14. Mellow Mercer: Still my favorite companion. He's PoE's Alistair, and I always had Alistair in my party. British Mercer: He's a'ight. Don't have strong feelings for him one way or the other. Martial Marisha: Interesting, neat concept, not as cool as her brother - sleepy Seitz. Obscene O'Brien: Eh, the pirate-talk got kind of old after a while. When it comes to insults, I prefer more "You'll choke to death on three pounds of steel" and "Oh, you witch-****er!" less "Well, glaze me ****in' balls with Nutella, Cap'n, and call me a righ' ol' soddin' saddlebag." Tenacious Travis: Really cool design-wise, but didn't really hook me - but he tried. Loony Laura: While she felt pretty vital to the main plot, she is everything that Durance is not. And for that reason, I'm out. I'm-the-only-non-CR-VA-in-the-entire-companion-cast: I dig her anti-god(like) attitude and her loyalty, but other than that I'm pretty neutral on her. Sidekicks All: Better luck next time, scrubs. All-in-all, an okay roster. Definitely nowhere near the quality of the first game. Eder, Zahua, Durance, and Legion are still miles above the rest.
  15. Do Godlike taste like the regular members of their specific kith race, or does being a Godlike spoil - or perhaps enhance - the meat? These are the questions that prevent me from getting a full rest and recovering all of my spell slots.
  16. In regards to scripted events and dialogue, from personal experience: - Ciphers can still do some neat tricks - Paladins can heal/shield NPCs (and certain Orders can complete some quests differently) - Wizards can use their spells to trick, distract, and scatter NPCs I could be wrong, but I don't think any class in Deadfire has as much utility outside of combat as the Cipher did in PoE1; they were practically essential.
  17. The companion stuff is bugged, hence why their first words to you upon meeting them are "Do my personal quest" and "Lemme smash." I've never been courted by any crew members, despite trying my best to flirt with my ogre cook. Haven't come across very many NPCs that bring it up either, outside of the brothels and that creepy old ****er in the bathhouse. The nude models are... Barely visible, and they're confined to the bathhouse (unless you found a nudist colony somewhere). Just zoom out while you're there if it bugs you that much.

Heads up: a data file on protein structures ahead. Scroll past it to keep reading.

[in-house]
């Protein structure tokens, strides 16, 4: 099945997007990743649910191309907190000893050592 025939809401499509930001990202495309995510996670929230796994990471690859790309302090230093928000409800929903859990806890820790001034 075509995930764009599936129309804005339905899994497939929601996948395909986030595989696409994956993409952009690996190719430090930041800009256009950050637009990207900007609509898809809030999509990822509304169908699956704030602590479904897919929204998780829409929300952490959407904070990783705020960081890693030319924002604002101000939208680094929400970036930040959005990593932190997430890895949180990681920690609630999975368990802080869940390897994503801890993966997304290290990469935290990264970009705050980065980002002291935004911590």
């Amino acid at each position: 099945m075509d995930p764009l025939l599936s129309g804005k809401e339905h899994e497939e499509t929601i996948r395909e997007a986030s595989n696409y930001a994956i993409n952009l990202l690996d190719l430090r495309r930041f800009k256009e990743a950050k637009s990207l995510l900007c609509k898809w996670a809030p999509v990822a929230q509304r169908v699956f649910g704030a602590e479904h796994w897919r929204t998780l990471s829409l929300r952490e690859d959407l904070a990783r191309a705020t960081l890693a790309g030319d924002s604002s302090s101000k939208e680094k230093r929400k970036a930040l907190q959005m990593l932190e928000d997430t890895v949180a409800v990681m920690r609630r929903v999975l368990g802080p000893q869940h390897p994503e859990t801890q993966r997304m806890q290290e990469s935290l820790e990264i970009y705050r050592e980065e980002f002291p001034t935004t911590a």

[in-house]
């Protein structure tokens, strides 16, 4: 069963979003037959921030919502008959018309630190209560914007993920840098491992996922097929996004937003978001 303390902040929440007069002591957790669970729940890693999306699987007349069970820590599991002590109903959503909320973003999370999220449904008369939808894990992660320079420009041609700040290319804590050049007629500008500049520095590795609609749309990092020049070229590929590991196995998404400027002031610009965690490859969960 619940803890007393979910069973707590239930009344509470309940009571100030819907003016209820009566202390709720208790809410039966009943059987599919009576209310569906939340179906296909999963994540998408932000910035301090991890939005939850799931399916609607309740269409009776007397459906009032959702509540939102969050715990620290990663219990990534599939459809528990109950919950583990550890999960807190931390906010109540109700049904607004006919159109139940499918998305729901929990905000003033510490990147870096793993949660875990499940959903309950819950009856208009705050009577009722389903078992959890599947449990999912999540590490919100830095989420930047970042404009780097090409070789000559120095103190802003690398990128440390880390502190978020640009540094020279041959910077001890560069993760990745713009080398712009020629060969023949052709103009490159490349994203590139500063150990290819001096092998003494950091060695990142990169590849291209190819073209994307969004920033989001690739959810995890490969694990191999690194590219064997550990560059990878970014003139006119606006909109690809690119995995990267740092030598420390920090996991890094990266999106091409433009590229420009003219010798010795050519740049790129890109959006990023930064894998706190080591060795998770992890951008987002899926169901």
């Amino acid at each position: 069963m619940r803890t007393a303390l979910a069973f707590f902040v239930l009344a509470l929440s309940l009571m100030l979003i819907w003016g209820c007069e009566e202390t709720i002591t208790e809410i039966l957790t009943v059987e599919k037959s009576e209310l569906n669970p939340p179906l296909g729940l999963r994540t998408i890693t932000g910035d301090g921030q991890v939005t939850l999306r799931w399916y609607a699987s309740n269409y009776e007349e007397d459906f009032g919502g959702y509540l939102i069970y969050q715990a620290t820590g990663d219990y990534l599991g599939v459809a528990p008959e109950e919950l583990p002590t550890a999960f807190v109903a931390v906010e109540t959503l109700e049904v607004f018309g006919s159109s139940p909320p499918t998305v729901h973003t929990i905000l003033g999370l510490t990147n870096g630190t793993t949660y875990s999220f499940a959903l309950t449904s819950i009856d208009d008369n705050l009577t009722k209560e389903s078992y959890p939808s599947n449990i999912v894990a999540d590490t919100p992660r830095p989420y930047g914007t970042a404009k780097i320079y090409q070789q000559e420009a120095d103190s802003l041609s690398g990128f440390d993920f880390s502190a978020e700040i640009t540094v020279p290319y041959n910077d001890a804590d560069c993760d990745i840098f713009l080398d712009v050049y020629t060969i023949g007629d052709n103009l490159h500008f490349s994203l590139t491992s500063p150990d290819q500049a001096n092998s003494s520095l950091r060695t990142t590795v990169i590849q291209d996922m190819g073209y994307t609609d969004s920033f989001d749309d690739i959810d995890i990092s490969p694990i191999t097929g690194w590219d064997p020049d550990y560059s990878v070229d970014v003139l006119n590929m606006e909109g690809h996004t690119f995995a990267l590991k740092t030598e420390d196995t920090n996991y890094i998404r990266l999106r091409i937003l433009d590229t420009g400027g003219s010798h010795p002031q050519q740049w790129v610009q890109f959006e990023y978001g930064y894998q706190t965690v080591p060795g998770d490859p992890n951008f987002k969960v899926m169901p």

18. 1. If Od Nua lived and ruled before the creation of the gods, then we can assume there was a cycle, just not a very reliable one. If he's post-creation, then I imagine life and death worked like they do in any world/setting without reincarnation, gods, and an afterlife: life is created by mortals, and their bodies and souls fade upon death. A soul can be destroyed, as seen with Thaos. The biggest question is whether or not the In-Between was a thing prior to the gods, or if it was a creation of theirs or Thaos'. If it was present, it would be another piece of evidence to support a reincarnation cycle being around before the gods. 2. Maybe. Waidwen's Legacy was caused by the trapping of souls, and Berath (I believe) says that Eothas' actions would cause some of the souls to be stuck in the In-Between. However, since life was clearly a thing before The Wheel, it might be that without the gods' meddling - the "natural" cycle will once more take place. This might mean that souls will be reincarnated, but in a more unpredictable manner. Alternatively, it might mean that new souls are formed and the old ones simply disappear/die out - thus ending reincarnation, but not necessarily life itself. The worst-case scenario is that the gods buggered the cycle beyond natural repair. There might've been a system in place, but if they took over and changed it - now that they're gone, the old one might not be able to resume. If this is the case, then it's even more important for Animancers to take control of the cycle, since they'll basically be the only hope left assuming new souls can't be created. If the old cycle is done for, and the new one disappears, then that might be it for Eora. However, I don't think that's the case... Eothas gives you the option to sway him, and among those options - the two biggest ones are (paraphrasing): "Give us a head start" and "I want you to end it all". Since you can convince Eothas to help and one of the endings is him raising Engwithan ruins for all to explore and learn from, there must be a way to "fix" the cycle - or continue it via Animancy; thus, Waidwen's Legacy 2.0 shouldn't be a thing. 3. Some of them like challenges and trials - so they can't help themselves, while others care for kith and might give 'em the benefit of the doubt. Kith created the gods and The Wheel once, no reason why they can't do it again. Dyrwood was a lot less progressive and highly superstitious. It also had an ancient, immortal narcissist screwing them over at every turn and feeding the flames of suspicion. Without him and the Leaden Key (and Ondra), kith could've and probably would've reached and perhaps even surpassed Engwithan-level Animancy. The VTC under Castol seem especially keen on advancing the field, and with the Deadfire being more open to it - and now with the Engwithan ruins being uncovered - Animancy might advance quicker than ever before. The rate of advancement is obviously dependent on a lot of stuff, and if the kith races/factions don't make peace they might destroy themselves before solving the puzzle. This task becomes even more difficult if new souls can't be created, 'cause that would mean - like you've said - that they'd have to solve the issue before the last of them died. However, we've seen a number of characters that defied death and extended their lives via magic and other means (but mostly magic), so their cooperation could go a long way in aiding the survival of the kith. Obviously a lot of this is speculation and interpretation, but to be fair - we don't have a whole lot to go on. If anything, Deadfire has made things even more confusing. That's why I kind of like the "end it all" ending; it's dark and gloomy, but at least it makes sense and leads to a lot less headaches. That being said, I really enjoy PoE lore - mainly the PoE1 stuff. Not a giant fan of the representation of the gods in Deadfire; I much preferred their mystique, even after the big reveal.